Senior Design Update #4

Another small step for this Senior Design group:

Since the last time, we’ve made the wrist move, and the ugly brown box on the upper arm houses a bunch of motors that connect to the fingers, though they’re not connected in the picture thus we’re not moving the fingers. I’m afraid the weight of the hand is creating a lot of strain on the shoulder motor, and the whole thing is still very shaky. I’m going to try some new movement methods to try to smooth it out, but I think we are approaching the hardware limitations.

Once we get the motors for the fingers connected to their respective digits, then we will hopefully finally have a fully functional arm!

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Senior Design Update #3

I’m back with another update to my senior design. Check it out below:

If you’ll excuse the suspicious lack of a thumb*, it’s coming together rather nicely. There are still a few kinks to work out. Motors are mounted onto the upper arm, and those pull drawstrings attached to the fingers in order to get the fingers to move. We manged to burn one out by stressing it too much, so we might have to upgrade them. I’m a little apprehensive about doing that because I don’t want to put any more weight on the arm, and more weight usually comes from better equipment. But we’ll see. And it’s tricky finding a configuration for the motors on the limited space provided so that the motors don’t interfere with one another’s operation. Oh, and it’s so much fun to play with! What’s NOT shown that we got working shortly after is that it rotates about the wrist, too! Using an accelerometer that’s mounted on the glove as well, we are able to detect the tilt off axis when the hand is roughly horizontal, and use that as the motor reference.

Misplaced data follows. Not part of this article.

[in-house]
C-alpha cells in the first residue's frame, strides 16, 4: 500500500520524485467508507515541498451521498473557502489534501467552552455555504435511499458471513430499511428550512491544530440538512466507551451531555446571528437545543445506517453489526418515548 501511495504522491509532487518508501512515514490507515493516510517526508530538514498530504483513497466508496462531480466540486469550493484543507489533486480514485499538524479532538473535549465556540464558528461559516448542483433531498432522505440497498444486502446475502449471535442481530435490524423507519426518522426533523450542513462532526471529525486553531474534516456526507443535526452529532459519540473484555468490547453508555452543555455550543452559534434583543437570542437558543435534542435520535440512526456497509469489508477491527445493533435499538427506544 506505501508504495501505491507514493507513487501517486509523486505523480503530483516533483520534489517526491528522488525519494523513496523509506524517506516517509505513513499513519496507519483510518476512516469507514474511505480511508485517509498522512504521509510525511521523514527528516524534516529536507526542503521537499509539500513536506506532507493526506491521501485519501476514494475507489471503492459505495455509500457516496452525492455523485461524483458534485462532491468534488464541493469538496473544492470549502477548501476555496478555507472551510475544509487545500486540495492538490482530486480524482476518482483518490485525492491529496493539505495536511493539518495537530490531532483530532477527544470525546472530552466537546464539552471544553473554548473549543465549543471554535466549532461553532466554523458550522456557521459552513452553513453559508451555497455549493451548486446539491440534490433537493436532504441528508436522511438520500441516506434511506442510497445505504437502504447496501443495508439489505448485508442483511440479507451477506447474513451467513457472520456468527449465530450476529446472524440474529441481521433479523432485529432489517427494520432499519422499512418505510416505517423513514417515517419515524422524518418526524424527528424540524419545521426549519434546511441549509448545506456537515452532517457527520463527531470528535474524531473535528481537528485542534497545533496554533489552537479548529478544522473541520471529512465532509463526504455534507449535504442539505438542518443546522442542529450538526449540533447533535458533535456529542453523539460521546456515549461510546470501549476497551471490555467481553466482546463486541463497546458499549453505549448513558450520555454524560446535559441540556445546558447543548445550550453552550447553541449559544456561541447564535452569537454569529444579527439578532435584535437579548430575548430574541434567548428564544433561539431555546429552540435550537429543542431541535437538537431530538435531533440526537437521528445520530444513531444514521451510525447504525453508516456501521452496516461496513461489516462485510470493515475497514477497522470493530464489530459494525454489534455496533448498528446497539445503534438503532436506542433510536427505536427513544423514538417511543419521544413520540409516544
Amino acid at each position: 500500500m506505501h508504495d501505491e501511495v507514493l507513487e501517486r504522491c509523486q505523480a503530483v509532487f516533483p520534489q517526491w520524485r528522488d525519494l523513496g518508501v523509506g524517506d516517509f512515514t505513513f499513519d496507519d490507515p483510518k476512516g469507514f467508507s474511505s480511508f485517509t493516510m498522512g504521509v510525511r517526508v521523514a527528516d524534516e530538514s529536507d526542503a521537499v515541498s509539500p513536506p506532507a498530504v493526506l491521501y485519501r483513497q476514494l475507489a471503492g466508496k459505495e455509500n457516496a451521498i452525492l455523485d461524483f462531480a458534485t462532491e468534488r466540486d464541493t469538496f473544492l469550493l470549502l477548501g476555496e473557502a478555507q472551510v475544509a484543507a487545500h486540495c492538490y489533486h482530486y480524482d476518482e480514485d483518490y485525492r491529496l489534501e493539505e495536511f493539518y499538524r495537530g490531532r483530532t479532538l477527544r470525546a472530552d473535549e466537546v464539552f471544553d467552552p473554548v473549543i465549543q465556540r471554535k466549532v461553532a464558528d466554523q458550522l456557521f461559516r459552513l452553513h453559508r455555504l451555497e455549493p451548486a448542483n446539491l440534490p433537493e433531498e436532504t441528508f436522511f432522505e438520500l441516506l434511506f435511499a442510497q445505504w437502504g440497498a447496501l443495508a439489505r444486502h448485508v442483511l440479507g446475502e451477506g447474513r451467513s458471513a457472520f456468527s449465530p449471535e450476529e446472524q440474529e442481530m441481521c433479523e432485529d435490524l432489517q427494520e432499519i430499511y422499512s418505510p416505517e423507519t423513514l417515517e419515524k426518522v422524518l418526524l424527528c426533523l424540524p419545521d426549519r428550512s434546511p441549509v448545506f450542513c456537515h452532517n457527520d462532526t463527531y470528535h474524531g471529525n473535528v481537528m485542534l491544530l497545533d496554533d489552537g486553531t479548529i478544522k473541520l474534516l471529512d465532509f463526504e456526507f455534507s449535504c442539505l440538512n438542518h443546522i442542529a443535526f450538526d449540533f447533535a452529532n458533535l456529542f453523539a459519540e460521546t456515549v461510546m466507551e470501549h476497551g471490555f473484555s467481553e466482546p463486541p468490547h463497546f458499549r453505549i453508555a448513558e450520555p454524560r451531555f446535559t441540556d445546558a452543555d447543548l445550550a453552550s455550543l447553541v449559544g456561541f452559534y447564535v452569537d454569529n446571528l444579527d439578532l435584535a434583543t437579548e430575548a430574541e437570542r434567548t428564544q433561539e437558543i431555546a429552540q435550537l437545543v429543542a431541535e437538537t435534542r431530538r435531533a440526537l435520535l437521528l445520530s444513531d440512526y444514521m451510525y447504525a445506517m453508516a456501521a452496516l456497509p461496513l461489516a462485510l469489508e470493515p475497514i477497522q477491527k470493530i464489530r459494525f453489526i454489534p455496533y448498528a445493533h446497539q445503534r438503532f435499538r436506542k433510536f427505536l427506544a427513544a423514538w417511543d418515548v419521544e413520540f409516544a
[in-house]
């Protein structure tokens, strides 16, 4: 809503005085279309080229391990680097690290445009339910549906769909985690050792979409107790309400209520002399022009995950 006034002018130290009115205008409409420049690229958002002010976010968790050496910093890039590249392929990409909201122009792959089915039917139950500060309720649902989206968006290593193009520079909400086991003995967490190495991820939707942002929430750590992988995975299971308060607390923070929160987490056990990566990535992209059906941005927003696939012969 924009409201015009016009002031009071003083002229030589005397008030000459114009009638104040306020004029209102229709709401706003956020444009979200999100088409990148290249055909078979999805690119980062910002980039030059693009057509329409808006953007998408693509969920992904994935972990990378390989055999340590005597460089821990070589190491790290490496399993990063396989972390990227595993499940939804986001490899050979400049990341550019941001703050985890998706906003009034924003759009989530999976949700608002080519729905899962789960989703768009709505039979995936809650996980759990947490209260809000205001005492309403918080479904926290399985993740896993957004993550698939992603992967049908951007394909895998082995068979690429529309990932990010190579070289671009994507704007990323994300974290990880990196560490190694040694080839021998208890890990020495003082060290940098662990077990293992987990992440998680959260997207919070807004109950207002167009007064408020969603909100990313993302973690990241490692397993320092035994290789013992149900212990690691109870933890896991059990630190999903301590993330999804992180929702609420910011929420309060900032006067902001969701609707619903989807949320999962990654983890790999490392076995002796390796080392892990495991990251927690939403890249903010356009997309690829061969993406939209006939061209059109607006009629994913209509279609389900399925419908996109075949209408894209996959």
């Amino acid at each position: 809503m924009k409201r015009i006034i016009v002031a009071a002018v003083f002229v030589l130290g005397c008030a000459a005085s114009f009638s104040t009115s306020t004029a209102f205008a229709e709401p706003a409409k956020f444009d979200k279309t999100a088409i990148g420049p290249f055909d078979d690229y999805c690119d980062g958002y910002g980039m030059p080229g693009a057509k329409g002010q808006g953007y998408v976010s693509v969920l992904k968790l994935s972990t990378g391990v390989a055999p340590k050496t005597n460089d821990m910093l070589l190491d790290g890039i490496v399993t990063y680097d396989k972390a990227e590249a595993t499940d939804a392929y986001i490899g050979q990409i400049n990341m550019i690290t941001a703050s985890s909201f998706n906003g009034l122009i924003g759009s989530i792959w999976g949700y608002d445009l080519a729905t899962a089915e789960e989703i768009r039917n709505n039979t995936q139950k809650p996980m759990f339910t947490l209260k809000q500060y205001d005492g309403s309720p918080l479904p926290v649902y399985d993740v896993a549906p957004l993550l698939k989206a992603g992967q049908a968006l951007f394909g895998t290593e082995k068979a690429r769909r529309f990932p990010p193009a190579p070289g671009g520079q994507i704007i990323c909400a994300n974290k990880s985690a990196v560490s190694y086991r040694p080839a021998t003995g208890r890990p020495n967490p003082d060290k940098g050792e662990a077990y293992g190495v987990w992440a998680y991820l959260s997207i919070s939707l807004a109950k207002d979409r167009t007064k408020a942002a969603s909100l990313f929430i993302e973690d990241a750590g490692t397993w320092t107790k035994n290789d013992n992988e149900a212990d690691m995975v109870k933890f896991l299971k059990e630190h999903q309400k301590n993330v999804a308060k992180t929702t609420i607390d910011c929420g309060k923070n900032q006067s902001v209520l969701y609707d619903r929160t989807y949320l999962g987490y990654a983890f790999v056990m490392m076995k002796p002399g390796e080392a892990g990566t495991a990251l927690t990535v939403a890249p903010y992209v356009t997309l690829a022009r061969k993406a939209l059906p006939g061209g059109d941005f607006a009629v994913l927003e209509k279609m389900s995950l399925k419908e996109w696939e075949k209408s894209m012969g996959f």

So this is roughly the other half of the equation, our glove/hand combo. In my last post there is a video of the rest of the arm working(ish):

As soon as the kinks are worked out with the hand, the next step will be to operate the two parts in unison. Then we can move onto the testing phase to make it demo-ready.

Senior Design update #2

This is a very exciting post – big development on the senior design. It was technically accomplished shortly after the last post, but it’s been an (even) busier time lately. On Oct 25 I participated in IEEEXtreme, a 24 HOUR programming competition. Keep in mind that I do not consider programming my main trade. Despite that, my team and I ranked 11th in the US 😀 And last weekend, I was flown out of state for an interview, so I spent the week leading up to it doing interview prep.

Onto the real heart of the post though. Observe our progress:

Cool right? So how do we do it? I present the picture below.